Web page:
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The New Arab

Sexual abuse outrage forces 'Me Too' hummus sales to dip

Despite early successes, sales started dipping for the hummus brand. [Instagram]

Date of publication: 24 January, 2019

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The global movement has pushed one family-owned business to consider a rebranding...
A British family-owned food company specialising in Middle Eastern staples such as hummus and falafel has been struggling for business since a global social movement against sexual harassment erupted in late 2017.

The problem? The vegetarian food range happened to be called 'Me Too!' - the term used as the global hashtag encouraging survivors of sexual abuse to share their stories.

Despite early successes, sales initially started dipping for the hummus brand in early 2018 as a global chickpea shortage saw the price of hummus skyrocket by around a third in British supermarkets.

But as time went on, company founder Ramona Hazan realised something more was at play. Sharing the name of a viral movement speaking out against sexual abuse was affecting her brand's desirability.

"We haven't got a definitive answer on this, but we are 90 percent sure that our name is not something anyone wants to put on the shelf," Hazan, who is of Egyptian and Turkish ancestry, told The Guardian.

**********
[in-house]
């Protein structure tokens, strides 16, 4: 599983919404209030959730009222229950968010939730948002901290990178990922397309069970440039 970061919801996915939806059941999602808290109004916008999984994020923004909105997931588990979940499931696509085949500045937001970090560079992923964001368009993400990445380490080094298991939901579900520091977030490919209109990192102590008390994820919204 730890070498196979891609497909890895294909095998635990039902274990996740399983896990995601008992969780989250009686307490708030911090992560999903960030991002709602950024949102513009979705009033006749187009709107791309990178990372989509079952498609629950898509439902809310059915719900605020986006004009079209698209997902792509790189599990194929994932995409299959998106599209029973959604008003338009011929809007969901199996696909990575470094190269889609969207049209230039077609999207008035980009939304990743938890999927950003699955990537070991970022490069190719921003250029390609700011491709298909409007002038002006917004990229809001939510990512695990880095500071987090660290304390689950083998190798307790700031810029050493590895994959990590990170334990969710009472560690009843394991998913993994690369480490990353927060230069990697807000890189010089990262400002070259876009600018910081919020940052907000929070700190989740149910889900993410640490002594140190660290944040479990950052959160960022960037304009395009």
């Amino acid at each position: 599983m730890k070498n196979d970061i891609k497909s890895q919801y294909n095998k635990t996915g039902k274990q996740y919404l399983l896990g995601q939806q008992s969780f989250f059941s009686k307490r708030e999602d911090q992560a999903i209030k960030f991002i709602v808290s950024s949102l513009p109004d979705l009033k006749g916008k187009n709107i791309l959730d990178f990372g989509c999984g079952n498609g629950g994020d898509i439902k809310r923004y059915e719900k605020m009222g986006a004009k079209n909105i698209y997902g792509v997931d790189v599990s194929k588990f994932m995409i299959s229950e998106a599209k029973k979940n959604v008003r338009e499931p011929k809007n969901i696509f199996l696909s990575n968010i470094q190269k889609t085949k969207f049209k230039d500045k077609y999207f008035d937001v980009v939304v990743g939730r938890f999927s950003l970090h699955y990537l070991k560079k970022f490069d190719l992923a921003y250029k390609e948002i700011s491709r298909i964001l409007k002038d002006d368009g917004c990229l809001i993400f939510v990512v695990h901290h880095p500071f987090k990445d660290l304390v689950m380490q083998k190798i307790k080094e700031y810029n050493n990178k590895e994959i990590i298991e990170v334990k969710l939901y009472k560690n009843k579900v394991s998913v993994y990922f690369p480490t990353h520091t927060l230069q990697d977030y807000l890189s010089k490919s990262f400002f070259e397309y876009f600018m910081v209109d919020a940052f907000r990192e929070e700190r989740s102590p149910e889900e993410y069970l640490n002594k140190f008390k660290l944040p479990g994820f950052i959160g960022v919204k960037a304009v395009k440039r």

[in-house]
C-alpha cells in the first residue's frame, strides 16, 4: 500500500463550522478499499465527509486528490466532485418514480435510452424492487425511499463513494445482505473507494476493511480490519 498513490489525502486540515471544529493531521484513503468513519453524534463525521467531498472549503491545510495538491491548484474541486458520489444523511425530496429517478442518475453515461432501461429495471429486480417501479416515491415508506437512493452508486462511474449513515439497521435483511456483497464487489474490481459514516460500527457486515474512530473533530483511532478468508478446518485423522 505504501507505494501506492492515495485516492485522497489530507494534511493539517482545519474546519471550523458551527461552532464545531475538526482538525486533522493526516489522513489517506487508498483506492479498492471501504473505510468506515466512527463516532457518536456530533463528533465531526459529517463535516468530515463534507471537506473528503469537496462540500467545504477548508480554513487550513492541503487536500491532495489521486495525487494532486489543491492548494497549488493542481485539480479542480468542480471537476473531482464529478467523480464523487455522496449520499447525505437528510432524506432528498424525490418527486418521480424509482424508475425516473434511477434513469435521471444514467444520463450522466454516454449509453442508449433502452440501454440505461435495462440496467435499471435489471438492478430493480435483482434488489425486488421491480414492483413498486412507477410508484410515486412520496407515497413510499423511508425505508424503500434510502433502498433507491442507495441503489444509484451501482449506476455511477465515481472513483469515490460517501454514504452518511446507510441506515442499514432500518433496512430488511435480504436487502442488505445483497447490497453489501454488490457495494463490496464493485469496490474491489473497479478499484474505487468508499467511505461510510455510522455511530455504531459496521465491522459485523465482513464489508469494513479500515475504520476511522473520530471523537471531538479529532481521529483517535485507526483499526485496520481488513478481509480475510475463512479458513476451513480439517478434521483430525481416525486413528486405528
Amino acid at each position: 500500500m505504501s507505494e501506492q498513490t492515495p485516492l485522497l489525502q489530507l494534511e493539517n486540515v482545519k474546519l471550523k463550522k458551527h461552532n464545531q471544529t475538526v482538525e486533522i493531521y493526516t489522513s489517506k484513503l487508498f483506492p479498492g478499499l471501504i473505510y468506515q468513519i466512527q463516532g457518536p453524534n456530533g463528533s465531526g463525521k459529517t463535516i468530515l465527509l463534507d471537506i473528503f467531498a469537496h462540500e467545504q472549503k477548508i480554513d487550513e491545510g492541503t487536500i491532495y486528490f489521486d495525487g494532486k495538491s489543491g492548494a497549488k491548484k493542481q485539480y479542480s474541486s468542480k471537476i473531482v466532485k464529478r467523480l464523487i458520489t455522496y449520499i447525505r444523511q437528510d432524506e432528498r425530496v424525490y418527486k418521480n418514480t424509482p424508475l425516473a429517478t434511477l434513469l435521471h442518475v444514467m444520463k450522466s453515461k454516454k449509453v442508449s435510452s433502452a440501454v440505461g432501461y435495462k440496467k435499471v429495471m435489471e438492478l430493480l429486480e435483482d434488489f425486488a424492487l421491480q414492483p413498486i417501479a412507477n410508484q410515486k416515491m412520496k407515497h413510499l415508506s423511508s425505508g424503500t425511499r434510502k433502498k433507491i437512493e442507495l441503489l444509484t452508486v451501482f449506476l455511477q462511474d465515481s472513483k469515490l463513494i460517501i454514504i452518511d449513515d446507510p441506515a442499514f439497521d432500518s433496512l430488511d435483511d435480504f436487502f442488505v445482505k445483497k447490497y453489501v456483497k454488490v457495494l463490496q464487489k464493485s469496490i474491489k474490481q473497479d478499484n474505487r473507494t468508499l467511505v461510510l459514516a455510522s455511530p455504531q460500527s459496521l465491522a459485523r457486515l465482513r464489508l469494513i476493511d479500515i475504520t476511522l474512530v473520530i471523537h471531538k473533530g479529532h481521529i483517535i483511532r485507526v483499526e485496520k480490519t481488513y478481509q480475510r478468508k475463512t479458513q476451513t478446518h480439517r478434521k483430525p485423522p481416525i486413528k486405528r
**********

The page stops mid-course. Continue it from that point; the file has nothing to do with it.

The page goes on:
The company's name originated from a playful childhood anecdote, when - as the youngest of three children - Hazan had to fight to be included in family games and so would shout to her siblings "Me too!"

"It's not as though we're Coca-Cola and could turn around and go: 'Guys, stop using my name,'" said the British businesswoman, speaking of her initial reaction.

Hazan also considered trying to capitalise on the viral hashtag as a marketing tool, but said ultimately that she did not want to profit "on the back of other people's suffering".

Just over a year after this women's movement began, and with little sign of the viral hashtag's power waning, Hazan says its time for a rebrand to something "a little bit more straightforward", although the new name has yet to be decided.

"If something else has changed the meaning of 'Me Too', that's OK," she said.

What do you think the Hazan family should call their hummus? Join the conversation by tweeting to us: @The_NewArab, or in the comments section below...

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